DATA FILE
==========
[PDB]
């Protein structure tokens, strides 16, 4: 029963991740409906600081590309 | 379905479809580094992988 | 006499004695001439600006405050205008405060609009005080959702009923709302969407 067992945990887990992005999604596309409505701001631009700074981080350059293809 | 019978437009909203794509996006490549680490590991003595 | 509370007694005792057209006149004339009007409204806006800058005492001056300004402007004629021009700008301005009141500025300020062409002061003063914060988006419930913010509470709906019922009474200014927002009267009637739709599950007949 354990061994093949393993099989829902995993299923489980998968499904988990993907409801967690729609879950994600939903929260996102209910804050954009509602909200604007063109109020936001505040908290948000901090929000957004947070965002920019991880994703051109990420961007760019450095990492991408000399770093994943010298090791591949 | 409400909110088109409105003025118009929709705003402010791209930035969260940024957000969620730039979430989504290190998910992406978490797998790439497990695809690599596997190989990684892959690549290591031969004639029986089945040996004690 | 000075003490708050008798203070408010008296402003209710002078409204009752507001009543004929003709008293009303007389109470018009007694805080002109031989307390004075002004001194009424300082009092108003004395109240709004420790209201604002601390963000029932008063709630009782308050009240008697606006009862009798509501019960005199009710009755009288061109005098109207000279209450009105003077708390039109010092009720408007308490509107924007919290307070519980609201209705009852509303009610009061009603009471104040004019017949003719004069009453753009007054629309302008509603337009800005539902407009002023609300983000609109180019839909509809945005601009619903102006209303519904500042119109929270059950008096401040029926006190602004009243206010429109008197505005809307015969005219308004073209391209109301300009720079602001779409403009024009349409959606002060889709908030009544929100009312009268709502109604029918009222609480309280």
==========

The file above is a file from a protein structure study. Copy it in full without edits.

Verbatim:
[PDB]
């Protein structure tokens, strides 16, 4: 029963991740409906600081590309 | 379905479809580094992988 | 006499004695001439600006405050205008405060609009005080959702009923709302969407 067992945990887990992005999604596309409505701001631009700074981080350059293809 | 019978437009909203794509996006490549680490590991003595 | 509370007694005792057209006149004339009007409204806006800058005492001056300004402007004629021009700008301005009141500025300020062409002061003063914060988006419930913010509470709906019922009474200014927002009267009637739709599950007949 354990061994093949393993099989829902995993299923489980998968499904988990993907409801967690729609879950994600939903929260996102209910804050954009509602909200604007063109109020936001505040908290948000901090929000957004947070965002920019991880994703051109990420961007760019450095990492991408000399770093994943010298090791591949 | 409400909110088109409105003025118009929709705003402010791209930035969260940024957000969620730039979430989504290190998910992406978490797998790439497990695809690599596997190989990684892959690549290591031969004639029986089945040996004690 | 000075003490708050008798203070408010008296402003209710002078409204009752507001009543004929003709008293009303007389109470018009007694805080002109031989307390004075002004001194009424300082009092108003004395109240709004420790209201604002601390963000029932008063709630009782308050009240008697606006009862009798509501019960005199009710009755009288061109005098109207000279209450009105003077708390039109010092009720408007308490509107924007919290307070519980609201209705009852509303009610009061009603009471104040004019017949003719004069009453753009007054629309302008509603337009800005539902407009002023609300983000609109180019839909509809945005601009619903102006209303519904500042119109929270059950008096401040029926006190602004009243206010429109008197505005809307015969005219308004073209391209109301300009720079602001779409403009024009349409959606002060889709908030009544929100009312009268709502109604029918009222609480309280």